This photo was taken in the final days of September when I went to visit my surgical oncologist for my annual checkup.
I’m wearing a hospital gown with those boots. The contrast of the gown and boots made me laugh.
I snapped the photo.
The actual diagnosis came one year ago today.
It came on the first day of Breast Cancer Awareness Month (a month which has always driven me batty).
It came more than five years after I finished treatment for stage II breast cancer (no, five years without a recurrence does not mean you’re cured, let’s just bust that myth right now. Hormone receptor positive breast cancer in particular can return after 5, 10, 15 years or more).
I went to my surgical oncologist annually so she could check on how I was doing after she surgically removed both breasts in January of 2007. After the active post-surgery period, the visits consisted mainly of a physical exam and a talk about how I was doing and what post-chemo treatments I was on.
At this particular visit I complained of some rib pain in a place where I’d broken two ribs in a fall a few years prior. Nothing else was bothering me that day. While I was changing into my street clothes she phoned downstairs to my medical oncologist who said he would put orders in to repeat my bloodwork a month early. It was a test he did every six months at that point.
None of us were worried.
Flash forward a few days to Monday, October 1, 2012.
One of my medical oncologists (I have two, one is a general hematologist/oncologist and one is a breast oncologist) walks into the room with a concerned look on his face and says hello and goes straight to the computer. He starts punching things in to log into the system.
I ask him, “How are you?” “Not so good,” he says. I am sure he’s talking about himself, his family, his favorite sports team perhaps.
“Your markers are elevated,” he says. And only then does he turn to make eye contact with me. I know now, looking back on it, it was too hard from him to tell me. He really didn’t want to deliver that news that day.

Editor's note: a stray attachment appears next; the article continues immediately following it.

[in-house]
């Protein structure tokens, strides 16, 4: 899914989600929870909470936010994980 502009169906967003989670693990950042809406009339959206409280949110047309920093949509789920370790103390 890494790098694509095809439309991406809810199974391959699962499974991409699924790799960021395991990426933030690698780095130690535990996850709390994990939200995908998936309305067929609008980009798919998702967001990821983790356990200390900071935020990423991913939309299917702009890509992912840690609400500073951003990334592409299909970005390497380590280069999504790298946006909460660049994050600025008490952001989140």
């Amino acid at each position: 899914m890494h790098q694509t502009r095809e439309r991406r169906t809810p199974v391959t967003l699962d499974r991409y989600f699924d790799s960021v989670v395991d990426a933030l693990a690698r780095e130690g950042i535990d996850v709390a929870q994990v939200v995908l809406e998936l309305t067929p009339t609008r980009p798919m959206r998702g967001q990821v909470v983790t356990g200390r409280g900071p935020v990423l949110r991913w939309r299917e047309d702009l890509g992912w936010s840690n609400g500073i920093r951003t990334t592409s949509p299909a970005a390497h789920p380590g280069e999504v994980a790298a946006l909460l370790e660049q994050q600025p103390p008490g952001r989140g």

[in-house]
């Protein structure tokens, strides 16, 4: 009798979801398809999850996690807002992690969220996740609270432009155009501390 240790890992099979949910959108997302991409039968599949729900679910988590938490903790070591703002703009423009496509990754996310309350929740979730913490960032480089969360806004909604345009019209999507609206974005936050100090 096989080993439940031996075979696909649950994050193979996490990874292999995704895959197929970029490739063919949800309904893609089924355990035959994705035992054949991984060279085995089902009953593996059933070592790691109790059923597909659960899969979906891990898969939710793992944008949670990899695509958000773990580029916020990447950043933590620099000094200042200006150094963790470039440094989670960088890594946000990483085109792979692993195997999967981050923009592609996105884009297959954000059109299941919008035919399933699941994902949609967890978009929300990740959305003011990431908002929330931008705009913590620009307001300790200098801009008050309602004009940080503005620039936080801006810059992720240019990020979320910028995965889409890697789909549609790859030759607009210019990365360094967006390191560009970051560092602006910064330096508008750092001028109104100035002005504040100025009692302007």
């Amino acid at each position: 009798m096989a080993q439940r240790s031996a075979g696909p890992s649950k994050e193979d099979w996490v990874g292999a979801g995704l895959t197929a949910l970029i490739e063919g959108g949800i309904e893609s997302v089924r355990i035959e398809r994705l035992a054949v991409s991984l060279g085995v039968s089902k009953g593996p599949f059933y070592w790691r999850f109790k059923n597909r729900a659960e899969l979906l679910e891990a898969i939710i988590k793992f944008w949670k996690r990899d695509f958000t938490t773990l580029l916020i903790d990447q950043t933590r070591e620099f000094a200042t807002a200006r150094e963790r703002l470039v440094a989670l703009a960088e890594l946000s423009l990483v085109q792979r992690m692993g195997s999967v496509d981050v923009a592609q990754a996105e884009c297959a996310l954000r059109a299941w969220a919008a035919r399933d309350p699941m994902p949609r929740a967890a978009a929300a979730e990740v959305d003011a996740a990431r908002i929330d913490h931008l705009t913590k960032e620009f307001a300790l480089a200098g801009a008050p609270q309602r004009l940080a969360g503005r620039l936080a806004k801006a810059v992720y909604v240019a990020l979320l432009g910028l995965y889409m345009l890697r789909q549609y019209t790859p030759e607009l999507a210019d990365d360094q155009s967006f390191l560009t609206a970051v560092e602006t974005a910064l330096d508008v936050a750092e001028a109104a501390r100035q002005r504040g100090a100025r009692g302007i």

When he tells me, he knows I know what that means. We’ve been a team for more than five years by then. He knows I know. It doesn’t need to be explained.
He looks at me while I crumble. And swear. A lot. He comes over to comfort me. I am alone in that room with him. No one expected this to be anything but routine. I didn’t bring anyone with me for the appointment, I almost never had company with me at any of my appointments over the years. That’s how I liked it most of the time. I still do, actually.
But today’s visit rapidly becomes the farthest thing from routine.
I wasn’t expecting it. I confess that. The pain I’d complained about a few times during those five years? That pain had never turned out to be anything.
And oh… by the way, that rib pain that I complained about? It actually was nothing. It was just sore ribs from the old fractures.
I was sent across the street to the hospital immediately for a chest x-ray. This looked clear. My PET scan the next day showed no cancer where I’d complained of soreness. But there was cancer elsewhere: in multiple bones and lymph nodes. It really was what we feared. We were lost, falling, reeling, grieving.
Within three days I was having a surgical biopsy through my neck to gather malignant tissue and lymph nodes. Within two weeks of the news I had the true sign that would have taken me to a doctor anyway: bone pain in my collarbone area from a fractured first rib caused by cancer breaking through the marrow into the bone.
I’d have found out within a few weeks that I had metastatic cancer anyway when the pain in my shoulder got severe… which is why some doctors don’t even use tumor marker tests. The marker tests don’t reflect cancer activity for everyone. Physical symptoms are usually quite reliable. And let me also point out that a lot of muscular pain can be hard to distinguish from bone pain depending on location. I’ve had both. And it’s not easy to tell them apart in my opinion.
I went and met with my other oncologist a few days after that.
I started chemo within ten days of hearing my diagnosis.
Things moved fast.
Life changed forever.
The weather is changing now. It’s warm this week so I don’t think I’ll be reaching for those boots.
But when the cool air comes again in a week or two or more I am not sure how I will feel when I reach for them.
Right now they just make me feel sick.